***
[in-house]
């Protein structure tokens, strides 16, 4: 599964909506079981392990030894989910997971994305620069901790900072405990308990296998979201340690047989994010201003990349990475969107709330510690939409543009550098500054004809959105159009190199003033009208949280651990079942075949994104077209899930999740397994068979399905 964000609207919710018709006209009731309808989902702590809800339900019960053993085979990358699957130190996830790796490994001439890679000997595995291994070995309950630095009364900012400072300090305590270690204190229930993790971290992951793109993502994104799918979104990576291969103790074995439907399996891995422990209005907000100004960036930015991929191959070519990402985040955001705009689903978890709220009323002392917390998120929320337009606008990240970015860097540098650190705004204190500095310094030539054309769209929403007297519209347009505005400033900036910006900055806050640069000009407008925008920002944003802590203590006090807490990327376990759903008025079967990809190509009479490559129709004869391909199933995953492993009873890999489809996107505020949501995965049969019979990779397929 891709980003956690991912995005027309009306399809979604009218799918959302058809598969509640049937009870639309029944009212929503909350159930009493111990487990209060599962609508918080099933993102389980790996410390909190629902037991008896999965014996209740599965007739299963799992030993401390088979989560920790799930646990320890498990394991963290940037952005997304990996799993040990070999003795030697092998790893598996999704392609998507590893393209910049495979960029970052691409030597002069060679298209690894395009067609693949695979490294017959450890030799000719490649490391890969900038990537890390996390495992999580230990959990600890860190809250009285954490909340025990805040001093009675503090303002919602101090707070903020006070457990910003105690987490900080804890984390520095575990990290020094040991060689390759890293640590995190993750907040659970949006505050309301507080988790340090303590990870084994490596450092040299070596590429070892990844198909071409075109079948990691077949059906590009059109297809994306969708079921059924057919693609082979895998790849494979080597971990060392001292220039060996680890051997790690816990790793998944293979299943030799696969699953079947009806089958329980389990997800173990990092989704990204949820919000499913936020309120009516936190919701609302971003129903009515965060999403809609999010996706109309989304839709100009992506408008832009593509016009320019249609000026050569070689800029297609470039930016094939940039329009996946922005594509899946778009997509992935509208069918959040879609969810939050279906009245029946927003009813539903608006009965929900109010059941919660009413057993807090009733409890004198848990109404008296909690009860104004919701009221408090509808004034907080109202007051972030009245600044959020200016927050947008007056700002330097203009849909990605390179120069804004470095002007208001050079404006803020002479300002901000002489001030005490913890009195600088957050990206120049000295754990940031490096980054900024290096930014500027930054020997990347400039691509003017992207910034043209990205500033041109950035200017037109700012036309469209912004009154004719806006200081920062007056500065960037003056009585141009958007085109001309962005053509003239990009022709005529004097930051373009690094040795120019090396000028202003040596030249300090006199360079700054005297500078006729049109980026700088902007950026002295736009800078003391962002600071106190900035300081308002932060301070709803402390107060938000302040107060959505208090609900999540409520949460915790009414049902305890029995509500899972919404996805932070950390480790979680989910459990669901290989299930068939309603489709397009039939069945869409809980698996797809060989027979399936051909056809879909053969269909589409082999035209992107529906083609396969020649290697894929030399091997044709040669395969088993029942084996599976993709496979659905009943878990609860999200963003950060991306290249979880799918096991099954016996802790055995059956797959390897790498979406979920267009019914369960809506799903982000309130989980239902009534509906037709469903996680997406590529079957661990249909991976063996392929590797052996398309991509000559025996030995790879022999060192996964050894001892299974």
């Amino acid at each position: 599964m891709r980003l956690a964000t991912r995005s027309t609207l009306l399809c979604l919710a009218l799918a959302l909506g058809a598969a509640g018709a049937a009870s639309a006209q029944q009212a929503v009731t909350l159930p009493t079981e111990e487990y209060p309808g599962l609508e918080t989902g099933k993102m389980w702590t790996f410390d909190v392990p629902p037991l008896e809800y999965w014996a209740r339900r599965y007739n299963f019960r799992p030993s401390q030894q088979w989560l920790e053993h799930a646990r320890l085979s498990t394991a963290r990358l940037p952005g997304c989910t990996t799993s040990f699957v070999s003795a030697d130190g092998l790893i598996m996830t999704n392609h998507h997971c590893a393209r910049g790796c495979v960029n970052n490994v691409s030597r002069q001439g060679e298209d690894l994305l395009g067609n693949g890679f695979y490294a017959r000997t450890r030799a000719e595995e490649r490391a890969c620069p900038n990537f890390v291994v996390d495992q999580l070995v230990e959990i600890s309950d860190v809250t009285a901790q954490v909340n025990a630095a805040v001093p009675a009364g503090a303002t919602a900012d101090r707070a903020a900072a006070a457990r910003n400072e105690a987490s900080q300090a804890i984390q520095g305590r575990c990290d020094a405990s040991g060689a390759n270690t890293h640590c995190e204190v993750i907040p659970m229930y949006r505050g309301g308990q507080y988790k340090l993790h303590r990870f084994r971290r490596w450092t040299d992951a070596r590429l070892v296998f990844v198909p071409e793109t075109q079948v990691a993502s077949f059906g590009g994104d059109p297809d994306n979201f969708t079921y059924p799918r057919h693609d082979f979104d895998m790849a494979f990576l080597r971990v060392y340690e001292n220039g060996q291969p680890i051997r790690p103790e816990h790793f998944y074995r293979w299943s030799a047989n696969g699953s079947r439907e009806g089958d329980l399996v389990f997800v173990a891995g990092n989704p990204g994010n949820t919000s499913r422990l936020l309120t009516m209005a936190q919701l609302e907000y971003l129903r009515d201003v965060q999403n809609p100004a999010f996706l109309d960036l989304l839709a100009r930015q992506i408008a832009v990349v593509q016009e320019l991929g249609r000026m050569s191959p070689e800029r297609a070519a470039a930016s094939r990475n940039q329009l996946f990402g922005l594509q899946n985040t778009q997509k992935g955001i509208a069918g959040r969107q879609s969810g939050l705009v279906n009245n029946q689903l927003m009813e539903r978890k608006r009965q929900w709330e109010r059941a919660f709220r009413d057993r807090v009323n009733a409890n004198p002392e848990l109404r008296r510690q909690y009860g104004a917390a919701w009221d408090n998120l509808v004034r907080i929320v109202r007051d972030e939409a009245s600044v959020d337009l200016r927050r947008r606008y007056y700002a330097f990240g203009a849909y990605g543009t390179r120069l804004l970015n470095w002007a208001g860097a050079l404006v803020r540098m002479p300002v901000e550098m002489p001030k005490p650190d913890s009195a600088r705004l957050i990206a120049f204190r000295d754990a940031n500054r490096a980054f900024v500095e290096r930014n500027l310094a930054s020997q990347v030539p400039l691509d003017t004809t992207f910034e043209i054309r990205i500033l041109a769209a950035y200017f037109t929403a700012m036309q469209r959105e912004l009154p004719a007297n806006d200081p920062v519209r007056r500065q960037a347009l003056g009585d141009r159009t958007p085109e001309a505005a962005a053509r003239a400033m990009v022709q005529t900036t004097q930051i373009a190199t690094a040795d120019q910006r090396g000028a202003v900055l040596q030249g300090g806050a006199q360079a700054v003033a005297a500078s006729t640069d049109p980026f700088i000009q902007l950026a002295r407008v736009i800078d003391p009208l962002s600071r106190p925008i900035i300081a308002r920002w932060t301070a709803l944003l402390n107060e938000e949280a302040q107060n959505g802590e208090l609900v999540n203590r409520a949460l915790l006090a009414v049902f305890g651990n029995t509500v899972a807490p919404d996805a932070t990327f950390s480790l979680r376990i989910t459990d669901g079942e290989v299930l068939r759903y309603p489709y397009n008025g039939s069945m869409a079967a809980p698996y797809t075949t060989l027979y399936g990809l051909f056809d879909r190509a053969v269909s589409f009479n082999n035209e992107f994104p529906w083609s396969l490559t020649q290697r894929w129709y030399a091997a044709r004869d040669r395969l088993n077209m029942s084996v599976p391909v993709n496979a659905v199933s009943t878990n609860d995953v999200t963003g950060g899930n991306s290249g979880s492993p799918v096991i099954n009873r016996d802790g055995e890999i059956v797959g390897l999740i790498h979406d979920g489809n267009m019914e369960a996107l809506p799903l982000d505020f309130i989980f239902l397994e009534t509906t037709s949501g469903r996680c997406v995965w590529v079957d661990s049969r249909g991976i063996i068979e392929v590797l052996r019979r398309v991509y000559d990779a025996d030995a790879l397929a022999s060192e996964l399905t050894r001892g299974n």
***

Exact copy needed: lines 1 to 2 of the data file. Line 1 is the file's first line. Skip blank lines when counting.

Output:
[in-house]
């Protein structure tokens, strides 16, 4: 599964909506079981392990030894989910997971994305620069901790900072405990308990296998979201340690047989994010201003990349990475969107709330510690939409543009550098500054004809959105159009190199003033009208949280651990079942075949994104077209899930999740397994068979399905 964000609207919710018709006209009731309808989902702590809800339900019960053993085979990358699957130190996830790796490994001439890679000997595995291994070995309950630095009364900012400072300090305590270690204190229930993790971290992951793109993502994104799918979104990576291969103790074995439907399996891995422990209005907000100004960036930015991929191959070519990402985040955001705009689903978890709220009323002392917390998120929320337009606008990240970015860097540098650190705004204190500095310094030539054309769209929403007297519209347009505005400033900036910006900055806050640069000009407008925008920002944003802590203590006090807490990327376990759903008025079967990809190509009479490559129709004869391909199933995953492993009873890999489809996107505020949501995965049969019979990779397929 891709980003956690991912995005027309009306399809979604009218799918959302058809598969509640049937009870639309029944009212929503909350159930009493111990487990209060599962609508918080099933993102389980790996410390909190629902037991008896999965014996209740599965007739299963799992030993401390088979989560920790799930646990320890498990394991963290940037952005997304990996799993040990070999003795030697092998790893598996999704392609998507590893393209910049495979960029970052691409030597002069060679298209690894395009067609693949695979490294017959450890030799000719490649490391890969900038990537890390996390495992999580230990959990600890860190809250009285954490909340025990805040001093009675503090303002919602101090707070903020006070457990910003105690987490900080804890984390520095575990990290020094040991060689390759890293640590995190993750907040659970949006505050309301507080988790340090303590990870084994490596450092040299070596590429070892990844198909071409075109079948990691077949059906590009059109297809994306969708079921059924057919693609082979895998790849494979080597971990060392001292220039060996680890051997790690816990790793998944293979299943030799696969699953079947009806089958329980389990997800173990990092989704990204949820919000499913936020309120009516936190919701609302971003129903009515965060999403809609999010996706109309989304839709100009992506408008832009593509016009320019249609000026050569070689800029297609470039930016094939940039329009996946922005594509899946778009997509992935509208069918959040879609969810939050279906009245029946927003009813539903608006009965929900109010059941919660009413057993807090009733409890004198848990109404008296909690009860104004919701009221408090509808004034907080109202007051972030009245600044959020200016927050947008007056700002330097203009849909990605390179120069804004470095002007208001050079404006803020002479300002901000002489001030005490913890009195600088957050990206120049000295754990940031490096980054900024290096930014500027930054020997990347400039691509003017992207910034043209990205500033041109950035200017037109700012036309469209912004009154004719806006200081920062007056500065960037003056009585141009958007085109001309962005053509003239990009022709005529004097930051373009690094040795120019090396000028202003040596030249300090006199360079700054005297500078006729049109980026700088902007950026002295736009800078003391962002600071106190900035300081308002932060301070709803402390107060938000302040107060959505208090609900999540409520949460915790009414049902305890029995509500899972919404996805932070950390480790979680989910459990669901290989299930068939309603489709397009039939069945869409809980698996797809060989027979399936051909056809879909053969269909589409082999035209992107529906083609396969020649290697894929030399091997044709040669395969088993029942084996599976993709496979659905009943878990609860999200963003950060991306290249979880799918096991099954016996802790055995059956797959390897790498979406979920267009019914369960809506799903982000309130989980239902009534509906037709469903996680997406590529079957661990249909991976063996392929590797052996398309991509000559025996030995790879022999060192996964050894001892299974």